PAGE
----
The first symposium session on this topic in the Nordic context was arranged at The 16th Nordic Symposium in Helsingborg, and the number of papers has increased over the last years. The main focus is on how research can be applied to all phases of the human resource management processes, i.e. recruitment, selection, competence, motivation, work content, communication, schedules, environment and pay, leadership and turnover and exit. The intention behind the symposium is to broaden and build relationships between the researchers interested in this field.
10. Are we talking about the same place? Cultural encounters of local communities and tourism business

Chairs: Mikko Jokinen and Seija Tuulentie;,

Tourism in rural and remote communities is remarkable catalyst for social and cultural change. As stimulating local and regional economies and creating new jobs, tourism provides well-being and vitality for places that otherwise have poor development potentials. Tourism means also new way of using natural and human resources. Tourist destinations have their individual history and identity that is raw material for tourism business and marketing. Tourism industry manipulates those identities and creates new meanings for places and local peoples as well. As an event, tourism is always more or less artificial performance. It forms realities and practices that do not exist without tourism. The story to be told (and sold) of some place can either be identifiable for local people as part of their culture or considered as disconnected tourism product.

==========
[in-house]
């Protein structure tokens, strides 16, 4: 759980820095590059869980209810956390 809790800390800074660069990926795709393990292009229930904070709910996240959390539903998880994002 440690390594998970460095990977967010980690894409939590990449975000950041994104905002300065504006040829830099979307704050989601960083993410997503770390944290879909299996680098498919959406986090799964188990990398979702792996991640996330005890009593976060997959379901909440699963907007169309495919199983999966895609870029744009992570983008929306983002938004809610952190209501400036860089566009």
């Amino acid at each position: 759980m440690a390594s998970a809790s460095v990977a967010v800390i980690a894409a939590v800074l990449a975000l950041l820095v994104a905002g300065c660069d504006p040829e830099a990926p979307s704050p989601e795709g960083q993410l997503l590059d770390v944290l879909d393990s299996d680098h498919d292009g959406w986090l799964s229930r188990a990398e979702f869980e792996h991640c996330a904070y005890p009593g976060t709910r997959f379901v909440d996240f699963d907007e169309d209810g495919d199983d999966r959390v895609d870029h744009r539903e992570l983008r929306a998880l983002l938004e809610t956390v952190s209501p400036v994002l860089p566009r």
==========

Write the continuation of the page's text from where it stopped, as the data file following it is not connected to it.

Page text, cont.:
This session studies the cultural encounters of local communities and tourism. In many places, tourism has been operating for decades. Still, it has fairly short heritage and many entrepreneurs have noted that their profession has been regarded as serious livelihood only in recent years. Tourism is here to stay, but as a mean for reaching well-being it is essential that the business is considered as common property and part of local identity. Otherwise there is risk that tourism as whole is considered as exploitation of natural resources and local tradition by ‘outsiders’.
11. Tourism work and well being of communities

Chairs: Bente Heimtun and Mika Kylänen,,

Tourism is often discussed from the perspective of regional development. In particular, in remote areas tourism is approached as one of the rare growth industries. This emphasizes the value of tourism for regional
employment and economic prosperity. Another common found approach to tourism development is the customer's perspective particularly the tourist's experience. However, sustainable regional development should also cover overall extensive well being of host communities, without forgetting the valuable role of tourism workers who play a significant role in guiding, serving, caring and host(ess)ing tourists from all around the world.